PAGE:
Wednesday, April 16, 2014
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Jessy Brewer, left, and Kiara Neal work on their laptops in Ann Young’s math class at King Middle School. Portland expects to receive 6 percent more state school aid in 2013.
Gregory Rec/Staff Photographer
Portland faces a $2.1 million hole in the wake of the jobs bill, as well as rising costs in nearly every budget category and the prospect of dwindling revenues on the municipal side.
Portland's state-aid allocation is expected to increase, from $13.2 million to $14 million, because its school enrollment decreased less than 1 percent, from 6,997 students to 6,953 students, and its property valuation fell 3.7 percent, from $8.2 billion to $7.9 billion.
"I feel like we're going into the toughest budget year ever," said Kate Snyder, Portland's school board chairwoman.
The finance committees of Portland's school board and City Council are scheduled to meet Thursday to discuss mutual concerns. Portland Superintendent Jim Morse is expected to deliver his followup to this year's $91.6 million budget on March 6.
SOME DISTRICTS TAKE A HIT
Prospects are just as tough or tougher in districts where state-aid allocations are going down, including Brunswick, where the property valuation dropped 2.7 percent, from $2.2 billion to $2.1 billion, and school enrollment dropped 4 percent, from 2,568 students to 2,463 students.
With the naval air base closing, the district will lose $1 million in federal impact aid that it used to get for educating children of people who lived or worked on the base, said Superintendent Paul Perzanoski.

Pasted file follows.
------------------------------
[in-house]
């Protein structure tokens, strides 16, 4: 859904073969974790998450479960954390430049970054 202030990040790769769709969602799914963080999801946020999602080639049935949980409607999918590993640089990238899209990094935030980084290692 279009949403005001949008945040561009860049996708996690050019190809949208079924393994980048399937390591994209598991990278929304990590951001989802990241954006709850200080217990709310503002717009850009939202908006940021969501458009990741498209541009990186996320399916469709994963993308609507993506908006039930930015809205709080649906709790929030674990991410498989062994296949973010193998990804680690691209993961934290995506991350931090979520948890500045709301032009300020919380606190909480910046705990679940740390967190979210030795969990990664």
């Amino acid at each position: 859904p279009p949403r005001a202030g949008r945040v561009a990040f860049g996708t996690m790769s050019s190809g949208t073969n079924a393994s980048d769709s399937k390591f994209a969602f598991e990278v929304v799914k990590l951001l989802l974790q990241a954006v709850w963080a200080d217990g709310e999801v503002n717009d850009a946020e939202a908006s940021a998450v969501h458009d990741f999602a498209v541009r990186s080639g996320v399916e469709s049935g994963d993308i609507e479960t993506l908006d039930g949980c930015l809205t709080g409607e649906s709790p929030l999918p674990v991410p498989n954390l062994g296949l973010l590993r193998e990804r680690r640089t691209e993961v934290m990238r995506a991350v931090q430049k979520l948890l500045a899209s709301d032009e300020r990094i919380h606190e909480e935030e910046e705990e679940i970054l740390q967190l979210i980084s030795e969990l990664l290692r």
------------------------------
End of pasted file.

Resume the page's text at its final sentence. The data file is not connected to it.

School consolidation also continues to take a toll, even though Brunswick has two fewer school buildings. Students from neighboring Durham now attend Freeport High School as part of Regional School Unit 5, which has reduced tuition dollars from $1 million per year for 180 students to $220,000 this year for the remaining 28 students, Perzanoski said. The annual tuition for the remaining nine Durham students is expected to drop to $70,000 in the coming year.
Plus, Brunswick faces a $693,000 hole after the jobs bill, Perzanoski said. The district has eliminated 90 positions in the last three years, to the point that its current $33.3 million budget is lower than the $33.6 million budget in 2007-08.
"The impact for us is cumulative," Perzanoski said. "We're going to have to cut programs and look at deeper staff cuts. This is a catastrophic situation. The community is going to have to make some tough decisions."
Cape Elizabeth's state-aid allocation is expected to drop $272,286, from $2.3 million to $2 million, in part because its school enrollment dropped nearly 1 percent, from 1,696 students to 1,683 students, while its property valuation held steady at $1.8 billion. Cape's state-aid loss pales in comparison to other districts, but it may lead to some tough decisions nonetheless.
"That's on top of a $452,000 revenue reduction because of the jobs bill," said Pauline Aportria, Cape's school business manager. Superintendent Meredith Nadeau will present her 2012-13 budget to the school board on Feb. 28.
Westbrook's $607,000 decrease in state aid compounds a $588,000 revenue reduction after the jobs bill, an expected $1 million spending increase for contractual salary growth and a possible $250,000 increase in fuel costs.
Superintendent Gousse plans to deliver his follow-up to this year's $31 million budget to the Westbrook School Committee on Wednesday. He's anticipating a $500,000 savings from the proposed closing of the Prides Corner School, but he wouldn't say whether additional positions or programs will be cut.
"I will do my best to do what's responsible," Gousse said. "We were preparing to tighten our belts, but how is this formula fair to Westbrook students and taxpayers?"
Staff Writer Kelley Bouchard can be contacted at 791-6328 or at: